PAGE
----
As of August 16, the rink site has been fenced off. To make room for it and Alumni Crescent, the street between Wickwire Field and LeMarchant Place, a section of Wickwire Field’s east end has been removed. On the other end of the field, Dal’s tennis courts were replaced with parking to make up for the lot where the rink will be.

Opening date still unclear

Olivia Eustace of the Dalhousie University Tigers women’s hockey team. (Luke Dyment)
Shaun Miller of the Dalhousie University Tigers men’s hockey team. (Luke Dyment)

More than anyone, the hockey teams have been following the construction. They, as Miller and Eustace have, speak with caution about exactly how soon the rink will open. 

Opening dates range between summer 2023 and winter 2024, but project timelines presented at the July 6 open house suggested closer to the latter. No budget has been determined yet, and dozens of construction tenders, the Tigers said at the July 6 event, are yet to be awarded.

While there is still a road to go, Eustace has already daydreamed of hanging out in the team’s new dressing room whenever she is not in class. 

“Our room is upstairs at [the Forum]. That is fine, but it would be a lot nicer in the new rink. The rooms seem nice with how big they look,” she said of what stands out to her in the designs. The physio clinic and exercise areas are also highlights.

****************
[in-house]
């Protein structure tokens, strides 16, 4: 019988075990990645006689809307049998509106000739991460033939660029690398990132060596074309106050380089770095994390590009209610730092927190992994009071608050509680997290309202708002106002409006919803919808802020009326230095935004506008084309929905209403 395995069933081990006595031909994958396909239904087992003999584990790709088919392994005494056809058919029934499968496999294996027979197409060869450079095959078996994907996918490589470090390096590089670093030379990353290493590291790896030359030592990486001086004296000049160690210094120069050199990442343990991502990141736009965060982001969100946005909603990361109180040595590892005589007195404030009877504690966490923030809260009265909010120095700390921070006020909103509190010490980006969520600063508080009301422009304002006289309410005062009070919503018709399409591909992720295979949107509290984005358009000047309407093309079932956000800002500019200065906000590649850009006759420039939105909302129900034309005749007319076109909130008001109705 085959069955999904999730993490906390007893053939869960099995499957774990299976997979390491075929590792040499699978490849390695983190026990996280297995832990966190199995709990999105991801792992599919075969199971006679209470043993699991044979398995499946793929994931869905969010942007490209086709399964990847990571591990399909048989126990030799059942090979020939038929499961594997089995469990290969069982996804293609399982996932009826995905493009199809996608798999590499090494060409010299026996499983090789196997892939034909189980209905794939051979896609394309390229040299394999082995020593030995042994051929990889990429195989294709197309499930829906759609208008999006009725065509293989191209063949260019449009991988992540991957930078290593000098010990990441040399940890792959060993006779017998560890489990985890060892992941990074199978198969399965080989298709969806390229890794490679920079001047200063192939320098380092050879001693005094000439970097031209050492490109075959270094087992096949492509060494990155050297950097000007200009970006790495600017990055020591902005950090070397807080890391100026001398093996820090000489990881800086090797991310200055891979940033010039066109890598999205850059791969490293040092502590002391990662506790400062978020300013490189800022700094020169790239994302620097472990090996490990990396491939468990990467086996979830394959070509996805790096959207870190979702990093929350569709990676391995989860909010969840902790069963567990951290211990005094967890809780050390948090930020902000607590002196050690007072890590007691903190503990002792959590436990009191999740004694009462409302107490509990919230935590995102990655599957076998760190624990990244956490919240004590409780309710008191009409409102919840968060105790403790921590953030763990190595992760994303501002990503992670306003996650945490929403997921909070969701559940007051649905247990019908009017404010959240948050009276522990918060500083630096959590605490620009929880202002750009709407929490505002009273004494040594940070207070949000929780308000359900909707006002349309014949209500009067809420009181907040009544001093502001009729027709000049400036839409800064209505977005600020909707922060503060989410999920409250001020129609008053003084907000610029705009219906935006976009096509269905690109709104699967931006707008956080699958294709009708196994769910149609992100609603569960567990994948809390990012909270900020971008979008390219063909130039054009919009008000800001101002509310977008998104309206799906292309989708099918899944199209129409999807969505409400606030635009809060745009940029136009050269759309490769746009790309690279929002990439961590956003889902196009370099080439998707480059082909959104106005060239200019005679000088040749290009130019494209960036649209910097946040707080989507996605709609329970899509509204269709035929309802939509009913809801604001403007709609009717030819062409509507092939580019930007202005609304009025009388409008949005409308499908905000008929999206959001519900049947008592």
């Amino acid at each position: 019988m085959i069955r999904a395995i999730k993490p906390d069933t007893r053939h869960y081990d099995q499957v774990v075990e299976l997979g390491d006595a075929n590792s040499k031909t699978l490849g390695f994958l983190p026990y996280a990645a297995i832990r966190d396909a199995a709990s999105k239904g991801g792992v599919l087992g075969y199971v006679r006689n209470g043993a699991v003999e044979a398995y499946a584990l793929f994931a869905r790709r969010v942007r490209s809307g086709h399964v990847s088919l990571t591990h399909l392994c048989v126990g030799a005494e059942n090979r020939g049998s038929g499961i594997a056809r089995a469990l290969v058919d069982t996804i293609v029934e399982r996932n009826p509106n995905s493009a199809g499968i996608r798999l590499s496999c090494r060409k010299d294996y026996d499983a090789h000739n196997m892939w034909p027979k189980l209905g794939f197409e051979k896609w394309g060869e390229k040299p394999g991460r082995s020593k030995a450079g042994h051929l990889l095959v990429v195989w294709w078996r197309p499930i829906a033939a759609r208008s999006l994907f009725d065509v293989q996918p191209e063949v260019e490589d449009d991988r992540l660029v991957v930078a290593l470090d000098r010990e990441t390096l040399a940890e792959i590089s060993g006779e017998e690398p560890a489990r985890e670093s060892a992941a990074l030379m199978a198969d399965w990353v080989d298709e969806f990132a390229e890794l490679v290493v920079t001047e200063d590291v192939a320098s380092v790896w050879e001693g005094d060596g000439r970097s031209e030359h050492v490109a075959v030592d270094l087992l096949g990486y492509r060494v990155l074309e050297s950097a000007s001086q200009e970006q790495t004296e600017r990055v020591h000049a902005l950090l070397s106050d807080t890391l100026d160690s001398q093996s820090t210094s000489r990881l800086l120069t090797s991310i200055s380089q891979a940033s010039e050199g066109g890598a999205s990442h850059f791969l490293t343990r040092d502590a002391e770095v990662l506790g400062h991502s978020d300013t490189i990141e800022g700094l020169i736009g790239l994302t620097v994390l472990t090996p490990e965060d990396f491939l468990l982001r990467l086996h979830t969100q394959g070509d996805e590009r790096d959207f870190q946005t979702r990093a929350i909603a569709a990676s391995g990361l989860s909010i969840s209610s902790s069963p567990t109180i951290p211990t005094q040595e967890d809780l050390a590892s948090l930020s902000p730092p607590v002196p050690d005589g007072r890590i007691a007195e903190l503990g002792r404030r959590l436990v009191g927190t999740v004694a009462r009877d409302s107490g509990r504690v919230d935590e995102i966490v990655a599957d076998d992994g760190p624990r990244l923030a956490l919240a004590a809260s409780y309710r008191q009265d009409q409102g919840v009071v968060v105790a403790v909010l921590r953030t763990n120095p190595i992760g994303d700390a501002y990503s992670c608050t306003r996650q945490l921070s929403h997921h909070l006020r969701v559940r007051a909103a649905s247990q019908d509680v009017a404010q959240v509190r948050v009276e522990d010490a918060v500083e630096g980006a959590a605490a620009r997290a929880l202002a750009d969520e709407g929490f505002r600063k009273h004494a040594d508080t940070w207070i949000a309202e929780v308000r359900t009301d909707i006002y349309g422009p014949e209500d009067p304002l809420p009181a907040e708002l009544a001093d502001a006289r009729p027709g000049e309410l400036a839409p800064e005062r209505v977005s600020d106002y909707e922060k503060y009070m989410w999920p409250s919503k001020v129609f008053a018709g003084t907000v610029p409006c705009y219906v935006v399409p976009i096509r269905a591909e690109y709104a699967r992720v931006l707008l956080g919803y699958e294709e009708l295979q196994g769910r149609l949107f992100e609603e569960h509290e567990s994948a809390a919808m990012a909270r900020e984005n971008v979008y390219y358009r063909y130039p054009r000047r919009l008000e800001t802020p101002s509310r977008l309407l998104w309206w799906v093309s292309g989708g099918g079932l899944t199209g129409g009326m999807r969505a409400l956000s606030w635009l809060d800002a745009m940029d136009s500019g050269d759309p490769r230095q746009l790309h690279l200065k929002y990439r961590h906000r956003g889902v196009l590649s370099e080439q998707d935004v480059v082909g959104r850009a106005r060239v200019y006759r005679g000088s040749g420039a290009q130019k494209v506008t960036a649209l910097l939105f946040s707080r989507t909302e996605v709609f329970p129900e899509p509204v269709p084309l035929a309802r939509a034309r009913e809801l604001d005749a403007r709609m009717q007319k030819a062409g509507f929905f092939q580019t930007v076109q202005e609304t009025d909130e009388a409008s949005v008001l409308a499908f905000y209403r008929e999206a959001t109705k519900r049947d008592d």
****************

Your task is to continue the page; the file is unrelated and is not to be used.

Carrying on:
“It’s already easy to have physio in the Dalplex, but this will make it so much easier,” Eustace said.

Miller looks forward to saving that drive uptown from campus.

“For guys with cars like myself, it’s simple but frustrating to drive back and forth multiple times a day. The student side comes first, of course,” he said. “To have our facility here and a dressing room we can call home, right next to Dalplex and a few steps away from our classes, it’s going to be super awesome.”

Becoming a part of campus

“When [the rink] is off campus, it’s disconnected,” Eustace said. She spent much of 2021-2022 convincing friends to make the trip to the Forum, but that came with coordinating plans and times to get to the game. Travelling to other AUS rinks, she has seen the potential that playing on campus holds.

“Sometimes we would practice in the morning [at the Forum], and a lot of us had 10 o’clock classes. You would have to leave practice early,” she added.

As the men’s Tigers surged up the AUS standings last winter, attendance figures began to rise. That culminated in a three-game series against the Université de Moncton Aigles Bleus where hundreds of fans, many being students donning black and yellow, made the trip. For Miller, that’s a sign of things to come.

“Some days, it’s hard to get up for games. But when you have fans there cheering you on and people who want you to do well, it’s way easier to get up and perform,” he said. “Bringing this rink to this area, the location is what’s going to change our culture and hopefully bring some people in.”